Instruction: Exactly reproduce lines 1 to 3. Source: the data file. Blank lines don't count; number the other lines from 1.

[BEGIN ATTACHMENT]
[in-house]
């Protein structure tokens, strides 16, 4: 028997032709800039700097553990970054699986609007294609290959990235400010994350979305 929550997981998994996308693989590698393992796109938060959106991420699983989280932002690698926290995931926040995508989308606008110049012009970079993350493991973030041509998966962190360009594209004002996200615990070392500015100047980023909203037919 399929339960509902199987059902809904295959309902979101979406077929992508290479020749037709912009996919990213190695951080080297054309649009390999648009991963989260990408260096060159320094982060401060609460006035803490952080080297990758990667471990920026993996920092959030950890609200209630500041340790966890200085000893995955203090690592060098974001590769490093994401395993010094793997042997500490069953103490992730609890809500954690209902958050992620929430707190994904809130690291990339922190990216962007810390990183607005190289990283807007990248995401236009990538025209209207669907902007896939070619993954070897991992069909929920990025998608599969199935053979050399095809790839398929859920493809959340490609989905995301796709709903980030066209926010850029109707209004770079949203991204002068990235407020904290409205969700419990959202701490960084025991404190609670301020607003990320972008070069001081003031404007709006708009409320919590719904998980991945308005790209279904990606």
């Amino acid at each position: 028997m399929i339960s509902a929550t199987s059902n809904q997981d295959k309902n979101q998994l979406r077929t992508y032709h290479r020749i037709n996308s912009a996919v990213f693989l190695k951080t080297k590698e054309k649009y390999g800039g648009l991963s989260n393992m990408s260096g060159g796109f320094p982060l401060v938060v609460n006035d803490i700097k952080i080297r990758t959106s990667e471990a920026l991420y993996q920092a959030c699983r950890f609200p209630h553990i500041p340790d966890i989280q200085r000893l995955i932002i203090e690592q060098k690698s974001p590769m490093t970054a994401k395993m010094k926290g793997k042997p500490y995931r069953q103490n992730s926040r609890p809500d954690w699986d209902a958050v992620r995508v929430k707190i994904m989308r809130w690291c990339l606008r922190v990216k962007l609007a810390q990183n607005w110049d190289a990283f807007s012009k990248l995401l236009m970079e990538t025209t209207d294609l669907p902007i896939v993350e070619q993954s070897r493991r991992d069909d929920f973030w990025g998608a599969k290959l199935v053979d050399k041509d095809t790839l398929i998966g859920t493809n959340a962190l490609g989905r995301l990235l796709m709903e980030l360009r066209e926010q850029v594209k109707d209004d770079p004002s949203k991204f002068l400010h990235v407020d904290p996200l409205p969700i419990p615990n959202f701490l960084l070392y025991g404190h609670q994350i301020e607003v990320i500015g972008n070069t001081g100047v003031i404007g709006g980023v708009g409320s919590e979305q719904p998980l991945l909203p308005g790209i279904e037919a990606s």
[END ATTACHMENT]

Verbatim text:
[in-house]
């Protein structure tokens, strides 16, 4: 028997032709800039700097553990970054699986609007294609290959990235400010994350979305 929550997981998994996308693989590698393992796109938060959106991420699983989280932002690698926290995931926040995508989308606008110049012009970079993350493991973030041509998966962190360009594209004002996200615990070392500015100047980023909203037919 399929339960509902199987059902809904295959309902979101979406077929992508290479020749037709912009996919990213190695951080080297054309649009390999648009991963989260990408260096060159320094982060401060609460006035803490952080080297990758990667471990920026993996920092959030950890609200209630500041340790966890200085000893995955203090690592060098974001590769490093994401395993010094793997042997500490069953103490992730609890809500954690209902958050992620929430707190994904809130690291990339922190990216962007810390990183607005190289990283807007990248995401236009990538025209209207669907902007896939070619993954070897991992069909929920990025998608599969199935053979050399095809790839398929859920493809959340490609989905995301796709709903980030066209926010850029109707209004770079949203991204002068990235407020904290409205969700419990959202701490960084025991404190609670301020607003990320972008070069001081003031404007709006708009409320919590719904998980991945308005790209279904990606």
């Amino acid at each position: 028997m399929i339960s509902a929550t199987s059902n809904q997981d295959k309902n979101q998994l979406r077929t992508y032709h290479r020749i037709n996308s912009a996919v990213f693989l190695k951080t080297k590698e054309k649009y390999g800039g648009l991963s989260n393992m990408s260096g060159g796109f320094p982060l401060v938060v609460n006035d803490i700097k952080i080297r990758t959106s990667e471990a920026l991420y993996q920092a959030c699983r950890f609200p209630h553990i500041p340790d966890i989280q200085r000893l995955i932002i203090e690592q060098k690698s974001p590769m490093t970054a994401k395993m010094k926290g793997k042997p500490y995931r069953q103490n992730s926040r609890p809500d954690w699986d209902a958050v992620r995508v929430k707190i994904m989308r809130w690291c990339l606008r922190v990216k962007l609007a810390q990183n607005w110049d190289a990283f807007s012009k990248l995401l236009m970079e990538t025209t209207d294609l669907p902007i896939v993350e070619q993954s070897r493991r991992d069909d929920f973030w990025g998608a599969k290959l199935v053979d050399k041509d095809t790839l398929i998966g859920t493809n959340a962190l490609g989905r995301l990235l796709m709903e980030l360009r066209e926010q850029v594209k109707d209004d770079p004002s949203k991204f002068l400010h990235v407020d904290p996200l409205p969700i419990p615990n959202f701490l960084l070392y025991g404190h609670q994350i301020e607003v990320i500015g972008n070069t001081g100047v003031i404007g709006g980023v708009g409320s919590e979305q719904p998980l991945l909203p308005g790209i279904e037919a990606s």